Okay gang, so this is not particularly well written – I’m going to need to make some changes in word choice, phrasing and such, but I just wanted to start getting my ideas out on paper in some sort of coherent fashion. Is it clear what ideas I want to explore in this paper? I’m trying to be really clear not to claim that I will be proving or explaining anything, particularly as I most certainly won’t be. Style aside, from the content, is it clear where this line of thinking might be headed?

The Sherlock Fandom, Para-social Interaction and the Production of Cultural Artifacts
by Shannon Schenck

                On 15th January 2012, the BBC aired the Series Two finale of its hit show, Sherlock, “The Reichenbach Fall.” The episode revealed Moriarty’s long withheld ultimate plan to destroy Sherlock by framing the detective as an elaborate fraud who committed the crimes he solved himself in order to make himself look clever. Virtually alone (save, of course, for the ever-faithful John Watson), wanted by the police, and unable to prove his innocence, Sherlock makes a desperate bid for freedom by jumping to his seeming demise. The season ended in an incredible cliffhanger, as we watched Dr. Watson give a tearful affirmation in his unwavering faith in his friend.

Almost immediately, a Tumblr was posted by Earl Foolish, asking fans to imagine themselves as characters within the world of the show. From this position, he asked that they imagine how they would have felt reading or watching the news and hearing the accusations that Sherlock was a fraud. He then prompted them to respond in this kind in real life, as a tribute campaign. Encouraging fans to make t-shirts, write on lampposts, hang signs, Earl Foolish began a movement by participatory fans that has caught on around the world. Within days a Facebook page and multiple Tumblr accounts were created, where fans could display their “I Believe in Sherlock” campaign photos and updates. Fans across the world were hiding sticky notes in library books, leaving notes on chalkboards, and sporting homemade apparel. With one simple Tumblr post, Earl Foolish had started a campaign that created a series of transmedia Sherlock memes.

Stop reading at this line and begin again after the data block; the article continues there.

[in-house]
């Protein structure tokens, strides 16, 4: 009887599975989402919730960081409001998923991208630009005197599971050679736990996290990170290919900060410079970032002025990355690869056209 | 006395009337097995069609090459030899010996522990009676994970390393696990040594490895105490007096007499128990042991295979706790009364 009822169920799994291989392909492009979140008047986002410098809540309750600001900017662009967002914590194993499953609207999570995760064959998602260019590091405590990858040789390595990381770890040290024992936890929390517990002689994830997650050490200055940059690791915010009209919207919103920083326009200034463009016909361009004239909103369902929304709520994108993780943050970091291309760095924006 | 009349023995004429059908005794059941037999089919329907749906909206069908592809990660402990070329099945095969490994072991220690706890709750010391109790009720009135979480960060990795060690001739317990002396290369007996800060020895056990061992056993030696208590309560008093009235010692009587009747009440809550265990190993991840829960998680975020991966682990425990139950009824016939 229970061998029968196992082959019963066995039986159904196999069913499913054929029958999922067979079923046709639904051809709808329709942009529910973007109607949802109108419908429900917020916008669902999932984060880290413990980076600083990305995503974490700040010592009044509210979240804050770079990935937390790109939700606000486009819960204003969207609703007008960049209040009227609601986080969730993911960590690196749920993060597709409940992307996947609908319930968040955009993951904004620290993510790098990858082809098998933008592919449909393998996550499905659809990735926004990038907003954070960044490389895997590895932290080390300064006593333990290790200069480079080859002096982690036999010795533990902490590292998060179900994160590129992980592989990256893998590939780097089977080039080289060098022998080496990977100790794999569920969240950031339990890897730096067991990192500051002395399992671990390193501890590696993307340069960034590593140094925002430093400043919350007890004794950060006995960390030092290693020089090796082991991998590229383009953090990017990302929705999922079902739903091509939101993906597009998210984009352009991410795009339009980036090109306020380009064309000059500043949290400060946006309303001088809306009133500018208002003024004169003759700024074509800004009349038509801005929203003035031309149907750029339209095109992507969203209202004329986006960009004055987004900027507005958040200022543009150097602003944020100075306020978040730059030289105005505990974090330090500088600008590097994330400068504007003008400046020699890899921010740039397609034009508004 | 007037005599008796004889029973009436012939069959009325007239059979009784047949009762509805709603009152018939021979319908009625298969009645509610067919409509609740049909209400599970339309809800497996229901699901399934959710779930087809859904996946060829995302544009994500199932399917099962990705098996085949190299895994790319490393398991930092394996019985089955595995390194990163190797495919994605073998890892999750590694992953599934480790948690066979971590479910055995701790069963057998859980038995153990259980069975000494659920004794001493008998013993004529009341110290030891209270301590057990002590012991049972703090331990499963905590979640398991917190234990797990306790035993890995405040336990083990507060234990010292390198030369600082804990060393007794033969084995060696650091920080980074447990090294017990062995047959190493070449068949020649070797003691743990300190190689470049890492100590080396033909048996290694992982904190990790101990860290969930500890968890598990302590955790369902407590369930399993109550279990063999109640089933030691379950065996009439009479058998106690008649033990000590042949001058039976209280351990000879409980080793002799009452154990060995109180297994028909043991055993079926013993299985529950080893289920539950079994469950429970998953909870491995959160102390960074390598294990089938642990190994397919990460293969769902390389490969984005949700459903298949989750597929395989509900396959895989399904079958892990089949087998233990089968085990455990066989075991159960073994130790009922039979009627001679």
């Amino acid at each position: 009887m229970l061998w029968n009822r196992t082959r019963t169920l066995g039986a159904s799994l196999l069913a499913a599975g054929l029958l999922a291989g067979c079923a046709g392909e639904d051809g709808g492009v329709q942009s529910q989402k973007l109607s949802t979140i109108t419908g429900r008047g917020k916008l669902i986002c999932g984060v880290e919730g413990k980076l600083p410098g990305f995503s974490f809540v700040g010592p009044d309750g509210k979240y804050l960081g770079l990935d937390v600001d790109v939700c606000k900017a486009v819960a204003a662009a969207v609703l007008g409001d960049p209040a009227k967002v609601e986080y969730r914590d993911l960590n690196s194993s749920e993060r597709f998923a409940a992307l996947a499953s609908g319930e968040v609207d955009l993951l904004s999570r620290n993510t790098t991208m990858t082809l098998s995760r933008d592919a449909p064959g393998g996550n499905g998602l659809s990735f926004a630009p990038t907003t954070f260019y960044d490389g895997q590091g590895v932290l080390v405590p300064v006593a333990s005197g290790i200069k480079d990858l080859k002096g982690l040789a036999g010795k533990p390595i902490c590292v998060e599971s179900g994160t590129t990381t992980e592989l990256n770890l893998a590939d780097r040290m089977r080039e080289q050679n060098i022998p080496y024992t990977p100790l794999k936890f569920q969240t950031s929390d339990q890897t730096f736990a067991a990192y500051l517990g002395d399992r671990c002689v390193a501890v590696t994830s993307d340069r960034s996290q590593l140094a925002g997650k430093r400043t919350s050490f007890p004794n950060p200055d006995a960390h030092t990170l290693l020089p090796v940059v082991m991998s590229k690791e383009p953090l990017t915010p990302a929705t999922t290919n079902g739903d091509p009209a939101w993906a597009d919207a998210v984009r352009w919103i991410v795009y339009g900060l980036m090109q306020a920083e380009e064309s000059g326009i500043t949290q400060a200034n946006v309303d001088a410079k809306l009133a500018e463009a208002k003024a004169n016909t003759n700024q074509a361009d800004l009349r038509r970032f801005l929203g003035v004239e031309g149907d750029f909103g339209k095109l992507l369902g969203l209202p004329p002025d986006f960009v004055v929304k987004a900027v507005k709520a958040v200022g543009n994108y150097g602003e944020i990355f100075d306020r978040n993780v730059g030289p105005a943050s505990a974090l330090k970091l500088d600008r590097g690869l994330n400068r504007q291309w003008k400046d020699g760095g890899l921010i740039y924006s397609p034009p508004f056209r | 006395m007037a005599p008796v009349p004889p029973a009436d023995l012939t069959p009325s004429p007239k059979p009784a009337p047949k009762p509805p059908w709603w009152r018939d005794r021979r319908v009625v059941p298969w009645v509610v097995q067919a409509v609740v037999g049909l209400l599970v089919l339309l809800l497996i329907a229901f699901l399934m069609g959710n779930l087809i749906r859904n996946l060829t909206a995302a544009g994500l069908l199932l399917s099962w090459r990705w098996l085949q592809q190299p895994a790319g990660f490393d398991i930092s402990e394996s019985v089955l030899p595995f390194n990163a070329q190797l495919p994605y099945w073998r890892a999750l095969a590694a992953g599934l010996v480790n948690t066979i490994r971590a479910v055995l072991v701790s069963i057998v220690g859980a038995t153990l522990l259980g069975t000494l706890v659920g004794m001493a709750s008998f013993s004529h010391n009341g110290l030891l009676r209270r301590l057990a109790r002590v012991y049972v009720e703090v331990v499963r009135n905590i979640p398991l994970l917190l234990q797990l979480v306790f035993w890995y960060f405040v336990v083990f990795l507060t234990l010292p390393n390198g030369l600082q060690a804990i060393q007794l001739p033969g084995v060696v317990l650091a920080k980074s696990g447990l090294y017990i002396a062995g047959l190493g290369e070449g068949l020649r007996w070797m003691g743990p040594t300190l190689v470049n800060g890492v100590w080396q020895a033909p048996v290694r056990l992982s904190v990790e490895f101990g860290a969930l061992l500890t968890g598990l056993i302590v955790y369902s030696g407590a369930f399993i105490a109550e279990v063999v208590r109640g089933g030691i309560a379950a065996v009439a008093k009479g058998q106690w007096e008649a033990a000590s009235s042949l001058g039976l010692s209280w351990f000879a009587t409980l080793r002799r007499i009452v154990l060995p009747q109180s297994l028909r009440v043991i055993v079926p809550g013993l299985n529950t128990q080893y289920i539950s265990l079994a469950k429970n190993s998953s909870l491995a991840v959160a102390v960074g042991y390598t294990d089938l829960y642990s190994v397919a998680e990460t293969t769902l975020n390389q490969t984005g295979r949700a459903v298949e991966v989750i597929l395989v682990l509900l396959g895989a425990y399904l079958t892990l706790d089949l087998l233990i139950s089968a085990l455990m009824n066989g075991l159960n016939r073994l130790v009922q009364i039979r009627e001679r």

There are two interesting ideas at play in a scenario such as this. The first – and perhaps, most apparent – are the actions of the fans themselves. What spurs people to cross the line from a viewer of a program to someone who actively engages in cultural production in support of these shows? There are numerous studies on fandom, parasocial interaction, and uses and gratifications that may provide some tools for understanding. The other, question relates directly to the cultural artifacts themselves. What do these memes mean? What is their significance? To this end, semiotics may offer some insight. Through the exploration of these two areas of study – semiotics, and media use and fan studies – we may begin to explore the unique interplay between user and artifact that is participatory fan culture.

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